Both inflammation and immunity biomarkers were measured at baseline, 12 months, and at 24 months. Response to vaccines was determined at the end of the study. As an indicator of susceptibility to infectious disease, cell-mediated immunity was measured by antibody response to three vaccines and skin prick tests, white blood cell count, and self-reported illness. In addition, inflammation was monitored using serum levels of common inflammatory markers, including C-reactive protein, TNF alpha, and leptin.
The research team found that the test group had a significant and persistent reduction in inflammatory markers with no discerniable difference in immune responses from the control group at the end of 24 months. However, while reduction in weight, fat mass, and leptin levels were most pronounced at 12 months they were not accompanied by the significant reduction in C-reactive protein and TNF alpha, both indicators of inflammation, until 24 months. This delay suggests that long-term calorie restriction, at least 24 months, induces other mechanisms that may play a role in the reduction of inflammation.
"This may be one of the most powerful non-genetic intervention to slow aging, increase our health span and the quality of our lives," continued Meydani of the HRNCA. She is also a professor at the Friedman School of Nutrition Science and Policy, Tufts University School of Medicine, and a member of the immunology program faculty at the Sackler School of Graduate Biomedical Sciences at Tufts.
"These calorie restricted changes suggest a shift toward a healthy phenotype given the established role of inflammation in the development of cardiovascular disease, cancer and aging. With all of today's fitness and biometric measurement technology available to the public, it is certainly feasible for the average person to maintain a 10-15 percent calorie restriction as a strategy for long-term health benefits," said co-author Luigi Fontana, M.D., Ph.D., professor of medicine and nutrition at Washington University in St. Louis and Brescia University (Italy).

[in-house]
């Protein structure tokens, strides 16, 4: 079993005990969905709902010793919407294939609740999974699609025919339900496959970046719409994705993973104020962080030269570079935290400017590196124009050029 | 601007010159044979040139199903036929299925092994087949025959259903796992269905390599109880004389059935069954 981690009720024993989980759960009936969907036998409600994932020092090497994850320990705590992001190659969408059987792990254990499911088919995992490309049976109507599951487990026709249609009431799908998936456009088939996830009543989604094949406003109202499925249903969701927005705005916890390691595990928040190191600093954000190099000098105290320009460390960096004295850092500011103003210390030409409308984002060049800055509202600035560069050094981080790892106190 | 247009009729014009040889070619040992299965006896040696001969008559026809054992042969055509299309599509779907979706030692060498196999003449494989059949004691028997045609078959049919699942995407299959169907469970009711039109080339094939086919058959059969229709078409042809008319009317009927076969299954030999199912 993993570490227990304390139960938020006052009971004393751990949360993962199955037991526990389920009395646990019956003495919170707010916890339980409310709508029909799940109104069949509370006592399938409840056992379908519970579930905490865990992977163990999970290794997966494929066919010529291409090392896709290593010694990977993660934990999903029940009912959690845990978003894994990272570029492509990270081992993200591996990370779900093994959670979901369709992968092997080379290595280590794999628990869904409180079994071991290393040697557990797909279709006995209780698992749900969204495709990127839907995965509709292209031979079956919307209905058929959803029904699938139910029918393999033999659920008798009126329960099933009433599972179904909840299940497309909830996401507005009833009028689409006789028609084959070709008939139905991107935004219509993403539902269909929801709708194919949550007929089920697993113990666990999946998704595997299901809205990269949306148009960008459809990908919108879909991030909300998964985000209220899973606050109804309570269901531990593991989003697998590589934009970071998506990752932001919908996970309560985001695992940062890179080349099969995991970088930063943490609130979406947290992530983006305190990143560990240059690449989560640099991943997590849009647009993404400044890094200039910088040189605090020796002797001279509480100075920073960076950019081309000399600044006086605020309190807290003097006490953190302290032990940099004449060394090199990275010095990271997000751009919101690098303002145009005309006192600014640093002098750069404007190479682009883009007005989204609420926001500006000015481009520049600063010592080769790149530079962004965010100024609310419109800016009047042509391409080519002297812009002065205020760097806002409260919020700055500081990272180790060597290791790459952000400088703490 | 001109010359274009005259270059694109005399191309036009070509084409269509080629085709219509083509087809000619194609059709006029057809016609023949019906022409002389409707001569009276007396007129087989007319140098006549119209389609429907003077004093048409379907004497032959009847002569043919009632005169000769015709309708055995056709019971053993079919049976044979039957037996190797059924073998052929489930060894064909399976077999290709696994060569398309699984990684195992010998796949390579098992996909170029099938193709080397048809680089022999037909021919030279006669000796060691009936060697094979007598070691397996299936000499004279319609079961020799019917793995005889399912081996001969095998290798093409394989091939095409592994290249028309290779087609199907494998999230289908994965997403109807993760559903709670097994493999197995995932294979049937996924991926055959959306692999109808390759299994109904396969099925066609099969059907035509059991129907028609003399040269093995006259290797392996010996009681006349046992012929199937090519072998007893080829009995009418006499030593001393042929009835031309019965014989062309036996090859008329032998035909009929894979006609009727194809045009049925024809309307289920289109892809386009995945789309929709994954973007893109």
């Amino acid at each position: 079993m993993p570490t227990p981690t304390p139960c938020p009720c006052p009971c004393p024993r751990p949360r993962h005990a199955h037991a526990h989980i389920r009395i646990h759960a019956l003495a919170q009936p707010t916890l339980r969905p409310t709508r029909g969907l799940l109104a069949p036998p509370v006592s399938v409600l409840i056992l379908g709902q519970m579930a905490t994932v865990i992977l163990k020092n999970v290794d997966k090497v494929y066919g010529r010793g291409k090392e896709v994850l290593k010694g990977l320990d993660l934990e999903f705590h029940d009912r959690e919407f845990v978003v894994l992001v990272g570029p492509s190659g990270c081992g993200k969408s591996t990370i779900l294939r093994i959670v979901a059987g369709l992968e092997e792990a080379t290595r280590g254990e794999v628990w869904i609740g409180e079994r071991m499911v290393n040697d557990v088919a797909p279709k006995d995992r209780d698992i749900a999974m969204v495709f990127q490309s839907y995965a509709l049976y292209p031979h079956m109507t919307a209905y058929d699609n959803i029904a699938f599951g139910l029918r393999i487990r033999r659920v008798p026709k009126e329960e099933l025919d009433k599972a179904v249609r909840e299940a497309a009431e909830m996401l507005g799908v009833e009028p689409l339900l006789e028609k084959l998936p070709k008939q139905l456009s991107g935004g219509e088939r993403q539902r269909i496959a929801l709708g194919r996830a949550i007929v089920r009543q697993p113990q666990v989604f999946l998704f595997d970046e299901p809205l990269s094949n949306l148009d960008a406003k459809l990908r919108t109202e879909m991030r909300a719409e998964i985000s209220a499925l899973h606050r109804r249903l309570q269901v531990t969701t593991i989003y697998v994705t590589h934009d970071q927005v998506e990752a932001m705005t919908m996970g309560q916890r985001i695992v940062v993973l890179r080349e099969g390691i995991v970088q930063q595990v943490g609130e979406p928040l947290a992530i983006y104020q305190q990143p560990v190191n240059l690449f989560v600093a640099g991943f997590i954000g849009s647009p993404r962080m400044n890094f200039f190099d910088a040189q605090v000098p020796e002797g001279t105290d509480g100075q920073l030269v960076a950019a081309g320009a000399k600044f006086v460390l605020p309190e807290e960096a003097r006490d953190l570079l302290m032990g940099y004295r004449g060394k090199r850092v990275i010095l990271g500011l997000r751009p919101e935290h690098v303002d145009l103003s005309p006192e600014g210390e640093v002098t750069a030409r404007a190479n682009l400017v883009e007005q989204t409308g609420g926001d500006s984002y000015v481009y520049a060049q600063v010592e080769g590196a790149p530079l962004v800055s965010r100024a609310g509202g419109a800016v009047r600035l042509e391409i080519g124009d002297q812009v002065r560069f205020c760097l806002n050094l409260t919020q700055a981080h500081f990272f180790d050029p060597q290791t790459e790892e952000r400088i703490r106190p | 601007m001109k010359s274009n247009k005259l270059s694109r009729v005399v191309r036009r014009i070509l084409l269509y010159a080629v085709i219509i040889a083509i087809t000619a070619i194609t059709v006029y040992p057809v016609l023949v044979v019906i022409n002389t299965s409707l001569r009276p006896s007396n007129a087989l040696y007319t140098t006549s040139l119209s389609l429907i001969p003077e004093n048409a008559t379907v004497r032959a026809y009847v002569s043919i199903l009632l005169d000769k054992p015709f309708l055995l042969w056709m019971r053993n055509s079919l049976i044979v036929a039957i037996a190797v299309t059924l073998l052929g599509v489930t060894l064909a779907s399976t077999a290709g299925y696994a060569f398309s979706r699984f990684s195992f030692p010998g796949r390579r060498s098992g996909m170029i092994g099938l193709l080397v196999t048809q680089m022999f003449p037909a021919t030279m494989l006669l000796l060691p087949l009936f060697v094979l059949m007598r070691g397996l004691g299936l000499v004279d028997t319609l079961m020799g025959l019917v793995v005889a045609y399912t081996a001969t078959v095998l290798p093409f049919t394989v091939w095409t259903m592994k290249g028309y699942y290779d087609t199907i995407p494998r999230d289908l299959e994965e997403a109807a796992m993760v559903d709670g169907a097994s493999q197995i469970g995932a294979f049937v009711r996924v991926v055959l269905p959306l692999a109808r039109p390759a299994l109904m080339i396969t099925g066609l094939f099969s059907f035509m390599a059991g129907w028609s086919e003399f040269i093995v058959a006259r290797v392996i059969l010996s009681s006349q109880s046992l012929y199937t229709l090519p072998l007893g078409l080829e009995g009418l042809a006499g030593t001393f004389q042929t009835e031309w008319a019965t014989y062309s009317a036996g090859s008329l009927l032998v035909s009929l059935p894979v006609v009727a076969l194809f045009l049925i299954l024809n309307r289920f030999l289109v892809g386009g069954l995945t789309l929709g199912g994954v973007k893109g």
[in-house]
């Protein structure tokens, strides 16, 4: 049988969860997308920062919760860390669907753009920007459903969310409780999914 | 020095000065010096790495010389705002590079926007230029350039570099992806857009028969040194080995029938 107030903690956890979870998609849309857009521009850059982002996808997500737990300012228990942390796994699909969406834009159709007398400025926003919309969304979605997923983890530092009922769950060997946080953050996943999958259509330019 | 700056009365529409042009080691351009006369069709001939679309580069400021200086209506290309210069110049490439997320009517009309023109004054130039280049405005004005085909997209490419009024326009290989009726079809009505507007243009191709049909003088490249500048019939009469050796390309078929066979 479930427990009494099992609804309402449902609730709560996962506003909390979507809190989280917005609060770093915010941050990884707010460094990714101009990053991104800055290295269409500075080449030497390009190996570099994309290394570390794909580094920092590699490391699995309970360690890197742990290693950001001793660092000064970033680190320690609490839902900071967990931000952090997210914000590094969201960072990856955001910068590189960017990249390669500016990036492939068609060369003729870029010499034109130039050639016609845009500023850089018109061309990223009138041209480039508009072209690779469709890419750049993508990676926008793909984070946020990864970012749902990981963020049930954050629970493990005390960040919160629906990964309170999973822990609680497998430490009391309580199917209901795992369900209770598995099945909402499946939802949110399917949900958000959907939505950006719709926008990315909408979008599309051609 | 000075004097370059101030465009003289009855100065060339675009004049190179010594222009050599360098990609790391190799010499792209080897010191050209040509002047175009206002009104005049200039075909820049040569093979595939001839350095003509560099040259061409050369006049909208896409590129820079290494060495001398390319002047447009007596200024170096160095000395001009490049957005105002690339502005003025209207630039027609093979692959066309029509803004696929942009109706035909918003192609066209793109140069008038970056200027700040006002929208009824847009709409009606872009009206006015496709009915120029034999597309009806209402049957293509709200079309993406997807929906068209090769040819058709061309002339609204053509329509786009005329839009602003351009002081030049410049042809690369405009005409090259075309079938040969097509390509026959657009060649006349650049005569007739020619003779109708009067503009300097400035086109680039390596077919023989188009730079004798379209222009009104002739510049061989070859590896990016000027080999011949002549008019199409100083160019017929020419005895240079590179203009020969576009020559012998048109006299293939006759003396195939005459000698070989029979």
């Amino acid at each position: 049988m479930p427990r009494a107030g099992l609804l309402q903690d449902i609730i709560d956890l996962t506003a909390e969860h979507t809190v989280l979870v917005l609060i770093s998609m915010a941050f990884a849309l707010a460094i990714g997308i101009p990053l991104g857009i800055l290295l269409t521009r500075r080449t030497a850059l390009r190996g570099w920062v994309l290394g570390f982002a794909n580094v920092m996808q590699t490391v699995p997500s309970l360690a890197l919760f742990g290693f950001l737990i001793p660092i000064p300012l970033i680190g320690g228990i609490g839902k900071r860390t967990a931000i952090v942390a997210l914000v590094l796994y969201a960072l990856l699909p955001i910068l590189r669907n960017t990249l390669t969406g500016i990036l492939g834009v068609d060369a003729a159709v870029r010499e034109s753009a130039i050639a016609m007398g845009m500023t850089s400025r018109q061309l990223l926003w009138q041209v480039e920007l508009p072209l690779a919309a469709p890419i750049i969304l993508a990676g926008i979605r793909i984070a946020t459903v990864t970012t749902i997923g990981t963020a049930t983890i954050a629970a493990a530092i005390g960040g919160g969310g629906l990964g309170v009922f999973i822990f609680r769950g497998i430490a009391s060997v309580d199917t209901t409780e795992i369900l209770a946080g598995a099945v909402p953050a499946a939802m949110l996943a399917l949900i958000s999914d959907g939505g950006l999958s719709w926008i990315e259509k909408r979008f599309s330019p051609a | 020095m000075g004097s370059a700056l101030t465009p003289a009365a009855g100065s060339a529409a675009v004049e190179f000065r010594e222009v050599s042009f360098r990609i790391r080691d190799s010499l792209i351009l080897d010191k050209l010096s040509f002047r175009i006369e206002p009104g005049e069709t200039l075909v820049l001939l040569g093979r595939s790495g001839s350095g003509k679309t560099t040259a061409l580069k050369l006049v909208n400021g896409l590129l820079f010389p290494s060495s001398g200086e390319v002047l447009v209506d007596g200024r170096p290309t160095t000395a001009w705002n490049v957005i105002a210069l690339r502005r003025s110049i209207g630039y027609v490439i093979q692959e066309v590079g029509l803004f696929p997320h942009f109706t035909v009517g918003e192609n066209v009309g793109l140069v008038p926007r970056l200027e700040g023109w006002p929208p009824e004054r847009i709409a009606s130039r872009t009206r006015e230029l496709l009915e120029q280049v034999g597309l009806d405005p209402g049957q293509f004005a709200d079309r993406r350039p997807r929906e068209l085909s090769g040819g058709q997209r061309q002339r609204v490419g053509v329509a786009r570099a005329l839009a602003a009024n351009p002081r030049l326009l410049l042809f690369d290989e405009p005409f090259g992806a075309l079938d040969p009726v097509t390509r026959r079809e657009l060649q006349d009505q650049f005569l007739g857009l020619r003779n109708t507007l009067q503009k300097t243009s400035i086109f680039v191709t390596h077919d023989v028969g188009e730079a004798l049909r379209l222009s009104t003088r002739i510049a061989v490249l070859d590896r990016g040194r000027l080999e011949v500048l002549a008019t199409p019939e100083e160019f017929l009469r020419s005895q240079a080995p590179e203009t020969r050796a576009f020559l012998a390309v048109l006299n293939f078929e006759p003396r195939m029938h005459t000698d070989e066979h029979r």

Additional authors of this study are Sai Krupa Das, Paul J. Fuss, and Susan B. Roberts, all of the HNRCA, Carl F. Pieper, Manjushri Bhapkar, and Megan Huang, all of Duke University Medical Center, Michael R. Lewis of the University of Vermont, Sam Klein and John O. Hollozsy of Washington University School of Medicine, Vishwa D. Dixit of Yale University School of Medicine, Alok K. Gupta of Pennington Biomedical Research Center, and Dennis T. Villareal of Baylor College of Medicine and the Michael E. DeBakey VA Medical Center.
This research was derived from the Comprehensive Assessment of Long-term Effects of Reducing Intake of Energy Phase 2 study (CALERIE). CALERIE was a parallel group, randomized, single-blind, controlled trial that ended in 2012. A total of 220 participants were recruited on a rolling basis and followed over two years at three different sites; Pennington Biomedical Research Center (Baton Rouge, LA), the Jean Mayer USDA Human Nutrition Research Center on Aging at Tufts University (Boston), and the Washington University School of Medicine (St. Louis, MO).
This study was supported by the National Institute on Aging (award numbers AG022132, AG020478, AG020487, and AG020480) of the National Institutes of Health, and by the U.S. Department of Agriculture's Agricultural Research Service. Agricultural Research Service.